BY No Author | September 27 2013 | comments icon 0 COMMENTS     print icon print


Archbishop Cushley pledges to be ‘merciful’

The newly ordained Archbishop of St Andrews and Edinburgh brings Papal message to Scottish Catholics

The new archbishop of St Andrews and Edinburgh has been counselled by Pope Francis to be merciful in his ministry in Scotland, and to take special care of young Catholics.

Vatican diplomat Mgr Leo Cushley of Motherwell Diocese was ordained and consecrated as archbishop on Saturday, the feast of St Matthew, by his former boss at the Vatican Secretariat of State, Cardinal James Harvey, Archbishop Antonio Mennini, Apostolic nuncio to Great Britain, and Archbishop Philip Tartaglia of Glasgow, in his capacity as Apostolic administrator of St Andrews and Edinburgh.

“One of the things [the Pope] communicated… was the idea that I should be ‘merciful’ in my ministry here,” Archbishop Cushley, 52, said after the congregation’s applause before he spoke died down.

Archbishop Cushley addressed the congregation with the Pope’s message after his Episcopal ordination at St Mary’s Cathedral in Edinburgh, in the presence of Cardinal Cormac Murphy-O’Connor, Cardinal Seán Brady and many Scottish bishops. First Minister Alex Salmond, Dr Lorna Hood, the Moderator of the General Assembly, Bishop John Armes, Episcopal Bishop of Edinburgh, Nigel Baker, the British Ambassador to the Holy See, and his predecessor Francis Campbell attended the ordination. The congregation queued outside the cathedral to enter, overflowing as the ordination began with some watching the historic event on a screen outside St Mary’s.

“Merciful, this has already become a key word in [Francis’] pontificate, and it’s an idea that comes to him from the Gospels but filtered through his thinking about a quotation that he likes from the Venerable Bede, the famous English historian,” Archbishop Cushley, the eighth Archbishop of St Andrews and Edinburgh since the restoration of the hierarchy, said.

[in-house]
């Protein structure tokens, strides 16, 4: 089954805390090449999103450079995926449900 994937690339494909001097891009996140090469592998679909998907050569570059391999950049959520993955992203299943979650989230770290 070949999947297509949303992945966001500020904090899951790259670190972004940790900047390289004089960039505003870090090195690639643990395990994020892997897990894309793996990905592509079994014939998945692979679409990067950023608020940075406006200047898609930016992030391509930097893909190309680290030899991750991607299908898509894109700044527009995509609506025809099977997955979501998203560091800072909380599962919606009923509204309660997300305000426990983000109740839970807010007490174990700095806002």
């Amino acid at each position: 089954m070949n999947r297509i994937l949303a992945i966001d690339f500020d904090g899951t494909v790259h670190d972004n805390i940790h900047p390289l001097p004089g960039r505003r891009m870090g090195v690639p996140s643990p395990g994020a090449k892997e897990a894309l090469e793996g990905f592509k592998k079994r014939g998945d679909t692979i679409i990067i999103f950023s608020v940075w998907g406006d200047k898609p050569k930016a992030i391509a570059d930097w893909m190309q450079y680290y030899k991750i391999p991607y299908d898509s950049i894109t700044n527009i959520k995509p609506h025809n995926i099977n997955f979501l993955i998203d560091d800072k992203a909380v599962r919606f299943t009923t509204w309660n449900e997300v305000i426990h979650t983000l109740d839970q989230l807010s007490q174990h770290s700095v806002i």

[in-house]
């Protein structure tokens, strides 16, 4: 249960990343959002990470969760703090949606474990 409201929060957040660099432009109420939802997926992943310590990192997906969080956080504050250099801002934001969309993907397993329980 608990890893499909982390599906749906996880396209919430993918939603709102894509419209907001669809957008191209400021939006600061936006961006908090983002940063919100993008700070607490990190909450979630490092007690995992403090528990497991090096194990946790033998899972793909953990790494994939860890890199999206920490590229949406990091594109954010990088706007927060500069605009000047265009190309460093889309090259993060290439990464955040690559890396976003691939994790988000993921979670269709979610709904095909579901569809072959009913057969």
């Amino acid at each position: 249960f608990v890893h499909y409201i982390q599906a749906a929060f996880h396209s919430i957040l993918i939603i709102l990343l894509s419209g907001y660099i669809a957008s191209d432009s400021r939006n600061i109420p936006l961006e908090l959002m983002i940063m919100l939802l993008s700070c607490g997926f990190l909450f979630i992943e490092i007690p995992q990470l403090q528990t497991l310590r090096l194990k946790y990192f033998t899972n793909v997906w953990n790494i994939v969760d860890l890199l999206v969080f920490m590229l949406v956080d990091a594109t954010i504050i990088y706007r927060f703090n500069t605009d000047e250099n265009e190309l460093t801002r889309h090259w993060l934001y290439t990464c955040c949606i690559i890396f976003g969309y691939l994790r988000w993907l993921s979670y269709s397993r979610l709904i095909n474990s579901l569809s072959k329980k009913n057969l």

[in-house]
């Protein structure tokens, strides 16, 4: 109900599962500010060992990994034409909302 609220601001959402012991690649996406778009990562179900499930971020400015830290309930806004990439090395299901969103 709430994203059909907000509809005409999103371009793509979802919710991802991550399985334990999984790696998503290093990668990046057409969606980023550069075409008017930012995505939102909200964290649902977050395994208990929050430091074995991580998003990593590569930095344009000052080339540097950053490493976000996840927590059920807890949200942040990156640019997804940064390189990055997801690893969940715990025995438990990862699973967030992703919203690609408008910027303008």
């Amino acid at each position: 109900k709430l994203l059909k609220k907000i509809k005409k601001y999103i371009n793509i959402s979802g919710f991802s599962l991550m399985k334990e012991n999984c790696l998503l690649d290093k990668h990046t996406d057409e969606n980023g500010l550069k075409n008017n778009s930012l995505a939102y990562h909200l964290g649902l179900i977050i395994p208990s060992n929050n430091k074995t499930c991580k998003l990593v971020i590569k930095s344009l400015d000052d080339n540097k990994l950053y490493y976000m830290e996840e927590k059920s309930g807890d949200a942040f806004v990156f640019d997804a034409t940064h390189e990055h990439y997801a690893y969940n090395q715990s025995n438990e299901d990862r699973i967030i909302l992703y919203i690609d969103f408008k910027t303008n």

“It is also Pope Francis’ proposal for the way we priests ought to be with each other: firmly resolved to be merciful, to forgive, to be humble, to re-build, to dialogue.”

Archbishop Cushley becomes pastoral leader of St Andrews and Edinburgh at a difficult time for the Church in Scotland. He follows Cardinal Keith O’Brien, whose future has yet to be determined since his retirement, in the role.

In his homily, Cardinal Harvey addressed directly the challenges facing the Church and Scottish Catholics.

The cardinal said that, while it may paint an ‘ugly picture of what it means to be a bishop’ the ordained were ‘not perfect beings without weakness.’

“God chooses real human beings, real men with real faults and weaknesses… and does great things,” he said.

During the Episcopal ordination the nuncio offered the Holy Father’s and his own prayers for Archbishop Cushley.

The new archbishop also showed humility and humour when addressing the congregation on Saturday.

Referring back to his previous role as Prelate of the Anticamera, assisting the Pope as he received visitors, he teased on Saturday that ‘like the new Archbishop of Canterbury meeting the Pope, I have no idea what I am doing here’ and said he had a ‘lot to learn.’

He also welcomed the Vatican diplomats he had worked with, speaking of the ‘simpler times’ they had shared prior to his new appointment.

The archbishop concluded with a message to the young people of St Andrews and Edinburgh from the Pope.

“He told me to have a special care for all of you, and to make sure that you have the best preparation for your adult lives from our Catholic schools,” the archbishop said.

“You are the future, you are our future fathers and mothers, priests and sisters. Sitting among you are the next priests of this archdiocese: you will stand here too one day and guide this Church. This is your greatest challenge—don’t be afraid to become priests, to pick up where we will leave off and to give the Gospel, entire and whole, to the next generation.”

Guests at the ordination and reception that followed at the Gillis Centre included Lord Gill, Lord President and Lord Justice General, Sire Tom Framer, the US Dominican Sisters of St Cecilia of from Elgin, Abbott Mark Caria of Nunraw and Archbishop Cushley’s mother, brother and sister.






—This story ran in full, with additional photographs, in the September 27 edition print of the SCO, available in parishes.


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